Pentagon prosecutors are asking a military judge to reverse himself and reassemble the jury that convicted Osama bin Laden's driver at Guantanamo, seeking to overturn a sentence that could make the first war court convict eligible for release by New Year's Eve.
At issue is a decision at the first U.S. war crimes tribunal since World War II by the judge, Navy Capt. Keith Allred, to award credit of 61 months and eight days for time already served to Salim Hamdan, 40, of Yemen.
Prosecutors claim in a six-page motion, filed Sept. 24 but still not made public on Friday, that military commissions judges aren't entitled to grant credit for time served as "enemy combatants.''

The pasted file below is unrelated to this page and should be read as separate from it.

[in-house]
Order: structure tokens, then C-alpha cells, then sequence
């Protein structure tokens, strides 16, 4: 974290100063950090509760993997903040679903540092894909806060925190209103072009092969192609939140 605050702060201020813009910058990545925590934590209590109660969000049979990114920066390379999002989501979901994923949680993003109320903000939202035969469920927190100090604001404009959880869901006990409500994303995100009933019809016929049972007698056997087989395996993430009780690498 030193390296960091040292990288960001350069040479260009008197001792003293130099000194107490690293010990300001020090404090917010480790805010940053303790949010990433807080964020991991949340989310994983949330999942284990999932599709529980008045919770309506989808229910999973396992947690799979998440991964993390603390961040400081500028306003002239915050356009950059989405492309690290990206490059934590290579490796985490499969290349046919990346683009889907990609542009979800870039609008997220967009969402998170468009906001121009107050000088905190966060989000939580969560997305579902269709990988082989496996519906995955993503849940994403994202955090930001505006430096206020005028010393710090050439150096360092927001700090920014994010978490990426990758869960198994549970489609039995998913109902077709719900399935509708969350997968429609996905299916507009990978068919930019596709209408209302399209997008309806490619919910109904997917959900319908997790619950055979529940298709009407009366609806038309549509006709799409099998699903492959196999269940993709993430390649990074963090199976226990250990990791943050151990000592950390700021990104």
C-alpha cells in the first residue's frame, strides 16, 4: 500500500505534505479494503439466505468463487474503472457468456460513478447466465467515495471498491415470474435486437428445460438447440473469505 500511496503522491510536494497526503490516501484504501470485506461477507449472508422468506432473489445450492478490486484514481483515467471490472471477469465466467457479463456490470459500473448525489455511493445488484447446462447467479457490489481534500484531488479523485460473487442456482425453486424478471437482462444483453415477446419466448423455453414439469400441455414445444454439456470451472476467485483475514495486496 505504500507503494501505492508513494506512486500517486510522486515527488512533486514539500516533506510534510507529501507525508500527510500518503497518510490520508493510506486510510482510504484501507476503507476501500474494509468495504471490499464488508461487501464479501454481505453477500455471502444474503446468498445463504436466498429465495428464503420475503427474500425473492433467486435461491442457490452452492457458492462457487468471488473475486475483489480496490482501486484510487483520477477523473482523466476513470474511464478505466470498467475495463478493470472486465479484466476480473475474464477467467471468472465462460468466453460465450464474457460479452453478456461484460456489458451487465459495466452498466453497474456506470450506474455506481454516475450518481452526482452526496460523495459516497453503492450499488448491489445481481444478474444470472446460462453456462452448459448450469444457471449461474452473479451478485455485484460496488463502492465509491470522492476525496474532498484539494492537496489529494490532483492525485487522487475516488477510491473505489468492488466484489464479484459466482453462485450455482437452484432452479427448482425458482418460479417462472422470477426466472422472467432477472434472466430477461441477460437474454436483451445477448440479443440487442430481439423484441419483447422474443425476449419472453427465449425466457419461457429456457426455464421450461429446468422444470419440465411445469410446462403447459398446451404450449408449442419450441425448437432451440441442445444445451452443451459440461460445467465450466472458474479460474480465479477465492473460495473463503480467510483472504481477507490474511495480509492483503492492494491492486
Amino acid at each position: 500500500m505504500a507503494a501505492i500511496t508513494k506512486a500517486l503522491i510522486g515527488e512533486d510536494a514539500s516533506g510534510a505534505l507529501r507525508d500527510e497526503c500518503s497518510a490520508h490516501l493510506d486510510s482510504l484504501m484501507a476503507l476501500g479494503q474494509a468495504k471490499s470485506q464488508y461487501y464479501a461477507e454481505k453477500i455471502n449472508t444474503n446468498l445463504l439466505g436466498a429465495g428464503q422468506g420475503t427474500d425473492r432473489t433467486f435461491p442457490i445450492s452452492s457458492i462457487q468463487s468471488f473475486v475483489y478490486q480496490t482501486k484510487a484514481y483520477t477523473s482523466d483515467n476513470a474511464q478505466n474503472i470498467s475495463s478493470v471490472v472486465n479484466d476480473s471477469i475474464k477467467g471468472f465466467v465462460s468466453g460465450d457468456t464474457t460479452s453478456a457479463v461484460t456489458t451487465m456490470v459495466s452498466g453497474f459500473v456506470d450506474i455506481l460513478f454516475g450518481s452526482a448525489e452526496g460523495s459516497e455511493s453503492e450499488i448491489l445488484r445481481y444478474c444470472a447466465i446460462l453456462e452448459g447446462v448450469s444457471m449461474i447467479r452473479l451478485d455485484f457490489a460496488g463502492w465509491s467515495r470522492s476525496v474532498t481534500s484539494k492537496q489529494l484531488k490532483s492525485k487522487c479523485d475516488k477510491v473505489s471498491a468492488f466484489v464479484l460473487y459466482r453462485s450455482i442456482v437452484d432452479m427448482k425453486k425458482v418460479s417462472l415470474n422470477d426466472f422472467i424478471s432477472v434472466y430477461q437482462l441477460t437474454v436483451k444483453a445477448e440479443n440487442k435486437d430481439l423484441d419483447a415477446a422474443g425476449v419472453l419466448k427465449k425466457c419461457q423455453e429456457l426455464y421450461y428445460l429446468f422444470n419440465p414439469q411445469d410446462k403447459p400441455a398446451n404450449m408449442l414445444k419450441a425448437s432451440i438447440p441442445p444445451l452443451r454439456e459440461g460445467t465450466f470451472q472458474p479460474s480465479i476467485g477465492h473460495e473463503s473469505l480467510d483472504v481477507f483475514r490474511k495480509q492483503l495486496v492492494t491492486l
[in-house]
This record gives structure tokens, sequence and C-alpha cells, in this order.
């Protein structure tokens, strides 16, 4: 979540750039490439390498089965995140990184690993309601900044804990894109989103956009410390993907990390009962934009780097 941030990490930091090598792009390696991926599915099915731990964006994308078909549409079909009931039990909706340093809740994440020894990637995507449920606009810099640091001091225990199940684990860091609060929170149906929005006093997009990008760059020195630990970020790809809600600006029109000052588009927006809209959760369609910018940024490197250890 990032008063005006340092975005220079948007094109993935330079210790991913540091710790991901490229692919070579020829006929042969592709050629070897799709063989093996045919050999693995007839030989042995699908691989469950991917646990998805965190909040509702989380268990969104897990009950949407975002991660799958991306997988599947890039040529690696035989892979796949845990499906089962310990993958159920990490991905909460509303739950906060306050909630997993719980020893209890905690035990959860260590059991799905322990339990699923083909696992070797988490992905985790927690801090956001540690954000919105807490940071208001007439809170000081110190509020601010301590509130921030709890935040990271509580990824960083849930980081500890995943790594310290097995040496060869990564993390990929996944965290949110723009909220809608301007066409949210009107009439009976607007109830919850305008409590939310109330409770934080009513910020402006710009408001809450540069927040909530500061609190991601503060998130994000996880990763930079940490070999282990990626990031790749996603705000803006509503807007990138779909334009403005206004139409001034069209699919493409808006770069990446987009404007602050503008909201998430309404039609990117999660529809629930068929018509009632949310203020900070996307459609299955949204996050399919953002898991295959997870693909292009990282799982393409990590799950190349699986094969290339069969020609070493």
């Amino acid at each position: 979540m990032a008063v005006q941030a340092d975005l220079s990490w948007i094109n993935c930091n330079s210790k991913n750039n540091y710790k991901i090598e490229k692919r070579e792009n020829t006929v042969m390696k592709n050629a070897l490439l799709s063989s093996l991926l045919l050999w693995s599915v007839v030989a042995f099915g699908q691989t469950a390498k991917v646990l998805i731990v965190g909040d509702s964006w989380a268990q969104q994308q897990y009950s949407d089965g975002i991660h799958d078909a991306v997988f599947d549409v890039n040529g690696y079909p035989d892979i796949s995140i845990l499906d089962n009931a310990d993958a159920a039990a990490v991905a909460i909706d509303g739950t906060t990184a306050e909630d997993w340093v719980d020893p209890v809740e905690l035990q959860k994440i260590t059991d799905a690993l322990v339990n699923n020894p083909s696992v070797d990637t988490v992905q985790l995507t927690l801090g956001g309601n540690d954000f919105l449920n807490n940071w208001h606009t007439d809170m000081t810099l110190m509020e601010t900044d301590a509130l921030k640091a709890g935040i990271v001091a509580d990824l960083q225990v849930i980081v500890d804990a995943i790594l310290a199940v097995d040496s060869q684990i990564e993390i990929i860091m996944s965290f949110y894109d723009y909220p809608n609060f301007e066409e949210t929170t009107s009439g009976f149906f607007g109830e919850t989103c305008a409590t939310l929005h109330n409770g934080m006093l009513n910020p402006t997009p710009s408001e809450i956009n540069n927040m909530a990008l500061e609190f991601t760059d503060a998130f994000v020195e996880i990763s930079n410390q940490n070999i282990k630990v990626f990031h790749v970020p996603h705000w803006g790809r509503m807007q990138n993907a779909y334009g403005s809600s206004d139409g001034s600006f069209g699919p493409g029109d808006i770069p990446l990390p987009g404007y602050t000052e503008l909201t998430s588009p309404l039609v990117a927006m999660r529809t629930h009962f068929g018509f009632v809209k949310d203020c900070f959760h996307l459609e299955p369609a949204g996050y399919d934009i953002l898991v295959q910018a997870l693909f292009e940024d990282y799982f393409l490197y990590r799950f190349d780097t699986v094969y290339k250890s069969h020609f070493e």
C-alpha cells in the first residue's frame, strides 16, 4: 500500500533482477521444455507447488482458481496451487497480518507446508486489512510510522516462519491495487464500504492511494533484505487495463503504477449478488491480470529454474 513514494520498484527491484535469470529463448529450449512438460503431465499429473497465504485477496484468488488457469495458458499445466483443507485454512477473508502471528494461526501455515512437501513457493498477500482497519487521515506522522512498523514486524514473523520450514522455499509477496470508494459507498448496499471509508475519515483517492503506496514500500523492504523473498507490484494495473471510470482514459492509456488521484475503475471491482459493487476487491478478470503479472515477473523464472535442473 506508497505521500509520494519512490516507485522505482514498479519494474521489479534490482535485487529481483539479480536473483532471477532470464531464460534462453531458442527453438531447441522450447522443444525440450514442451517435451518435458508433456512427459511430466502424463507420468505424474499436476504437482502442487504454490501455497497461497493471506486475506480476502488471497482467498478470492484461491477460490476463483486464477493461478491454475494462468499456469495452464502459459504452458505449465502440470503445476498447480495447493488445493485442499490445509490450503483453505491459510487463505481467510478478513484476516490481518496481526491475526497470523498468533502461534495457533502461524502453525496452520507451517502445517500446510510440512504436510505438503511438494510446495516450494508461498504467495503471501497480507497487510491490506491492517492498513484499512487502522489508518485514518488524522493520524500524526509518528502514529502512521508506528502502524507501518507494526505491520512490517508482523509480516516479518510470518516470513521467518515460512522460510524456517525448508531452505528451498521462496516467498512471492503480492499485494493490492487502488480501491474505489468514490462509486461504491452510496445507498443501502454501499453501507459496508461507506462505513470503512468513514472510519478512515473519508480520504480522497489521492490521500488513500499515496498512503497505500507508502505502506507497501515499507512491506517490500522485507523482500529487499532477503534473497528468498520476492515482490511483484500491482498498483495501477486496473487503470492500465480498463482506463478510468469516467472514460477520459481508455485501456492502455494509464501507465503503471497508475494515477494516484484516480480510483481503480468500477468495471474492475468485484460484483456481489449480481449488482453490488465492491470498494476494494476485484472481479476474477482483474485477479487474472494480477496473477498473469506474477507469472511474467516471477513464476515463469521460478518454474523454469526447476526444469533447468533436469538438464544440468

Three military attorneys separately summarized its contents for The Miami Herald.
A military jury convicted Hamdan of providing material support for terrorism on Aug. 6. At the sentencing phase, the panel specifically asked Allred how much credit Hamdan would get for time served. Allred said he had awarded credit of 61 months and eight days, time the judge calculated Hamdan was in a different status than a run-of-the-mill enemy combatant.
The jury of five colonels and lieutenant colonels led by a U.S. Navy captain then issued a 66-month sentence and returned to their different duties in different services across the U.S. military.
''The prosecution believes the judge had no legal authority to grant the credit,'' said Air Force Maj. Gail Crawford, a commissions spokesman. "As to remedy, they asked the judge to set aside the sentence, reassemble and reinstruct the panel and have them resume sentence deliberations.''
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